This is the first installment in an occasional series about the dynamics between the political right and the white nationalist movement.
A 19-year-old man entered a synagogue in Poway, California, on Saturday and started shooting, killing one person and injuring three others, including a rabbi. Right-wing figures laid the blame for the attack at the feet of their political foes, despite the fact that white nationalist terror threats almost exclusively come from right-wing sources, and that GOP leaders have trivialized the threat posed by the movement, and sidestepped opportunities to meaningfully address it.
San Diego police arrested the man suspected of the murderous shooting spree at the Chabad of Poway synagogue on the final day of Passover this weekend. Hours before the attack, an open letter under the name of the suspect was uploaded to the digital cesspit that is the anonymous imageboard 8chan, NBC reports. In the document, someone identifying as the suspect—who essentially turned himself in when his capture became inevitable—clearly lays out his white nationalist and anti-Semitic beliefs, sentiments that are echoed on a minute-by-minute basis in far-right online watering holes such as 8chan and 4chan. In his screed, he writes that he was going to carry out his attack “to prevent the doomed fate that the Jews have planned for [his] race.” (White nationalists do not consider Jews to be part of the “white” race.) The writer also praised men who carried out other white nationalist terror attacks in Pittsburgh, Pennsylvania, and Christchurch, New Zealand.
The Anti-Defamation League reports that every extremist murder in the United States in 2018 was committed by right-wing extremists and that the frequency of extremist murders has been increasing in recent years. As I wrote after the Christchurch attack, the threat will persist until this country takes meaningful action, in policy and in law, against the violent threat posed by white nationalism and right-wing extremism.
However, it doesn’t appear that anyone on the political right is ready to talk about taking action yet. Instead, in the fallout following the attack, right-wing figures took to rhetorically bludgeoning their political foes.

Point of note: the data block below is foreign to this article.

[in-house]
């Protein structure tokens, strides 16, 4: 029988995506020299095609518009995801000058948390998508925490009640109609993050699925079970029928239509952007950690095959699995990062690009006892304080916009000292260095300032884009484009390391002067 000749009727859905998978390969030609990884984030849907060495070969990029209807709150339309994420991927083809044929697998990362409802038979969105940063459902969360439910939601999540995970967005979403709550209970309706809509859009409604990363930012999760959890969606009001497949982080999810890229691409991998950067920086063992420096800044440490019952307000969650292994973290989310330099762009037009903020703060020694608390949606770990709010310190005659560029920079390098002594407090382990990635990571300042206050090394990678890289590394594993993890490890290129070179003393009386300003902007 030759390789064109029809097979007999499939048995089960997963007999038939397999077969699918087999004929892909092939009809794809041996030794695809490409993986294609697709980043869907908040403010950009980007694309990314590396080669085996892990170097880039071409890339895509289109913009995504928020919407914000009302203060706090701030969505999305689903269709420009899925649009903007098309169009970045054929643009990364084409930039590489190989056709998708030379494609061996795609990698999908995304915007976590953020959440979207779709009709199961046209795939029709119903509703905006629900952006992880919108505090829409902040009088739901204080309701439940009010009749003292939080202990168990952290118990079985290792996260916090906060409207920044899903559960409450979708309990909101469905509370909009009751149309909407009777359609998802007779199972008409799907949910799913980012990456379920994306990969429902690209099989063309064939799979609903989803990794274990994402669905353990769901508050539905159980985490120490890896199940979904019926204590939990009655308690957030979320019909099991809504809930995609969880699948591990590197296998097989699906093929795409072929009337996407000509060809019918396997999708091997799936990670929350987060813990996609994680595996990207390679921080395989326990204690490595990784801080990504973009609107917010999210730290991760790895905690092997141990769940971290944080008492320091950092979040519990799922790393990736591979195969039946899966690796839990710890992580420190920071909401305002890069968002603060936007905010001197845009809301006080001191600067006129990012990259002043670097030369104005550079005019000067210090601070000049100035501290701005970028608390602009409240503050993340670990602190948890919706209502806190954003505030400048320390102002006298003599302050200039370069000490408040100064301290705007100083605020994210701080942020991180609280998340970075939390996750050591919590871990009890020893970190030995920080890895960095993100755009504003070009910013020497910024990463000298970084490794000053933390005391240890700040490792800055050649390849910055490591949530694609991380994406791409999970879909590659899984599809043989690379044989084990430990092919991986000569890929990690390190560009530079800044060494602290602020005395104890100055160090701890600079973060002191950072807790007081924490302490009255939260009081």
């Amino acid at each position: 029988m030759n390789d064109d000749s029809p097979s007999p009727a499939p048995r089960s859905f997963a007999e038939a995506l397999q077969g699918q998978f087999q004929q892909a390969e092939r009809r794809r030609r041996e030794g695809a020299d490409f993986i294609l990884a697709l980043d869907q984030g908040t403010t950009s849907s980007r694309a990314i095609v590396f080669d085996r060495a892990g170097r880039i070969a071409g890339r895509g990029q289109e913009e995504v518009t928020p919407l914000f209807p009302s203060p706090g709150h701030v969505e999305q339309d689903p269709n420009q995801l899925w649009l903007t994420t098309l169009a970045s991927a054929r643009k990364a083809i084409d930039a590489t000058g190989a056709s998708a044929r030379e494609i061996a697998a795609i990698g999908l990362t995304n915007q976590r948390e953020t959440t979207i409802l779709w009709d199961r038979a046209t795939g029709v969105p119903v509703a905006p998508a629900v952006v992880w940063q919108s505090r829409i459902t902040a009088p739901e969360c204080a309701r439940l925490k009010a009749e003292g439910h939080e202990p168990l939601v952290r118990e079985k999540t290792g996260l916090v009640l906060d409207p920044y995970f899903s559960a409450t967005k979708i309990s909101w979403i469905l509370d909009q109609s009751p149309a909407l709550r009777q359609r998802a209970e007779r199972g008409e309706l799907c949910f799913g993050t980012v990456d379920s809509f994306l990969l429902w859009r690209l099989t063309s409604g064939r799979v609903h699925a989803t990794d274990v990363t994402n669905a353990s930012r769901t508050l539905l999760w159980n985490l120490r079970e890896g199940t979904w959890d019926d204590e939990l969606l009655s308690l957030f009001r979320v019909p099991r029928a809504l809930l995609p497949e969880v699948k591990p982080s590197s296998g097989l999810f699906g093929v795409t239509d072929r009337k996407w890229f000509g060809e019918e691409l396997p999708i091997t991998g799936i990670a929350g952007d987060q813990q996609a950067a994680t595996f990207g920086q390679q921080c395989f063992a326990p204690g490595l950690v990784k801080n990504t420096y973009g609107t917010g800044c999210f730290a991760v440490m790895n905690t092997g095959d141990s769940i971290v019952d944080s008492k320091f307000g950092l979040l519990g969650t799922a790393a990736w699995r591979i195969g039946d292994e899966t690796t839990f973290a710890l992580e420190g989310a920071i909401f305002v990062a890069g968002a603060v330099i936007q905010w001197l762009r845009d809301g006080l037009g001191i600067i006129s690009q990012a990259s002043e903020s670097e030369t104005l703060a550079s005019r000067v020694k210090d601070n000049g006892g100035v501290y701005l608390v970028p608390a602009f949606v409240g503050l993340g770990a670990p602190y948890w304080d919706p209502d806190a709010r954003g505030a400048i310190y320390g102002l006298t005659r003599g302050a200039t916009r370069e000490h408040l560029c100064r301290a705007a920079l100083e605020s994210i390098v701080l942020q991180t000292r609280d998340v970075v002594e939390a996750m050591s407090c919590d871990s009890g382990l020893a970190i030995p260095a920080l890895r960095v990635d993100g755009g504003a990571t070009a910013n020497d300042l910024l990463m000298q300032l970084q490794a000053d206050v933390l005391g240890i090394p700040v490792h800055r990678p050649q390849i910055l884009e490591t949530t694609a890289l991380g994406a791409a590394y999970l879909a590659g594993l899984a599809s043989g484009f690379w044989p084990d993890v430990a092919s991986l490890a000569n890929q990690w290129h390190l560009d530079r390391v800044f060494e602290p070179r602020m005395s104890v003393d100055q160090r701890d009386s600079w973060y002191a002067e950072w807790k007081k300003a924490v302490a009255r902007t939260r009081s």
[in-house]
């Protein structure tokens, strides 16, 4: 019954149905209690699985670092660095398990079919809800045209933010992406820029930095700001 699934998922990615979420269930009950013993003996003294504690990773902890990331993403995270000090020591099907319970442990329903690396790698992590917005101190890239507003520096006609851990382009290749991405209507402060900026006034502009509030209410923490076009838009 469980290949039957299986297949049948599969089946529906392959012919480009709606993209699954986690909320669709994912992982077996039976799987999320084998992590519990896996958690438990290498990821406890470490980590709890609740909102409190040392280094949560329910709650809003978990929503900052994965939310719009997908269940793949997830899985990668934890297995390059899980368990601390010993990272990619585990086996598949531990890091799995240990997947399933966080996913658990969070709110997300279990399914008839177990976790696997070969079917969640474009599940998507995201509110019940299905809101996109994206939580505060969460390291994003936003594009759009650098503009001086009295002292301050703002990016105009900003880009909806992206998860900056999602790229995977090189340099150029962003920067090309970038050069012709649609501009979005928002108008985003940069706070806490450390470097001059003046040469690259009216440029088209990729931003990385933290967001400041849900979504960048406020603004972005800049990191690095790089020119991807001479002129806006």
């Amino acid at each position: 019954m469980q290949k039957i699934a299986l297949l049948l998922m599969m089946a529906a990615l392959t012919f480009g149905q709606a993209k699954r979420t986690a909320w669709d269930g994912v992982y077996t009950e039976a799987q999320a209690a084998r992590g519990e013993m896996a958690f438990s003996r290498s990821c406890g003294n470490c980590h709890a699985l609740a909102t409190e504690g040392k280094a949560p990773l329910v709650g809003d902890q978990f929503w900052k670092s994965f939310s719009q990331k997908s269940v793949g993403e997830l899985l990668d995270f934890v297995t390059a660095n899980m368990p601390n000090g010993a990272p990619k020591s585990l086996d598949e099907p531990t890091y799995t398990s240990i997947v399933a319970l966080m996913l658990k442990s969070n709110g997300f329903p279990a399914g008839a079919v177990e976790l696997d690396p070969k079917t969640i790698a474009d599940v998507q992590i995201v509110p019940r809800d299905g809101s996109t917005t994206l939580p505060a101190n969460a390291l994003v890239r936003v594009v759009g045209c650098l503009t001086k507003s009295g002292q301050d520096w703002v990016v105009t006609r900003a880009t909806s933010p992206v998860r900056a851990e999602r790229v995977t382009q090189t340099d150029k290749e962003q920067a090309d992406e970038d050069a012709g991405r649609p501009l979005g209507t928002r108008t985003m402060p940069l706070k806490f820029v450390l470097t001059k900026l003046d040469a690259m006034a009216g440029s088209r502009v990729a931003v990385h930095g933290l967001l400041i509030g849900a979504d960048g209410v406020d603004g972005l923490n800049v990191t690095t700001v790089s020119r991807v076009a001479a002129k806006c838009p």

On the day of the attack, the international edition of The New York Times published an editorial cartoon that depicted Israel’s Prime Minister Benjamin Netanyahu as a seeing-eye dog, which many right-wing figures linked to the Chabad of Poway shooting in bad faith. (The Times has since apologized for publishing the cartoon.) Rep. Dan Crenshaw of Texas criticized the cartoon, claiming that “the left has normalized anti-Semitism under the guise of criticizing US-Israel foreign policy” and that it “is radicalizing people.” Sen. Ted Cruz of Texas posted no response to the Poway synagogue attack this weekend but took to Twitter the next day to criticize the “anti-Semitic Left,” of which he included Rep. Ilhan Omar and The New York Times. “Responsible Dems need to say Enough is Enough,” Cruz wrote.
Turning Point USA president and founder Charlie Kirk wrote that if “any center-right outlet published an anti-Jewish cartoon like that they would be blamed for inciting hate crimes and violence.” Pizzagate proliferator, Jack Posobiec, attempted to link the New York Times cartoon with the shooting more explicitly.
The Daily Wire’s Ryan Saavedra, who once called for the crusades to “come back” after a terror attack in London, also criticized the New York Times cartoon in the context of the attack. Evidently experiencing some form of ego death, Saavedra went on to write a piece for Ben Shapiro’s The Daily Wire that criticized Rep. Alexandria Ocasio-Cortez for “instantly politicizing” the Chabad of Poway attack.
Mike Cernovich ran interference after the attack by sharing links to articles about bad behavior by leftists, and arguing the media outlets incite violence. Hours after the attack, far-right YouTuber Stefan Molyneux wrote that members of the press were “encouraging far right violence” by “ignoring far-left violence.” Molyneux followed up by tweeting that the “most certain way to create radical nationalists is to viciously abuse anyone who even questions the value of mass immigration.”
Alan Dershowitz acknowledged via Twitter that anti-Semitism “from the hard right is also inexcusable,” but added a caveat that “the center right generally condemns it.” However, he continued, “the center left too often gives hard left Antisemitism a pass, especially if it is disguised as anti-Zionism.”
Right-wing figures also defended themselves and President Trump of any culpability for the attack, citing that the writer of the attacker’s manifesto expressed his disdain for “conserve nothing” conservatives and described President Trump as a “Jew-loving, anti-White, traitorous cocksucker.” What their defense obscures is the fact that political radicals often express disdain for authority figures and view them as disingenuous proponents of the causes they claim to represent, regardless of party affiliation. In other words, the writer of the manifesto went so far right that he wound up hating right-wing political leadership.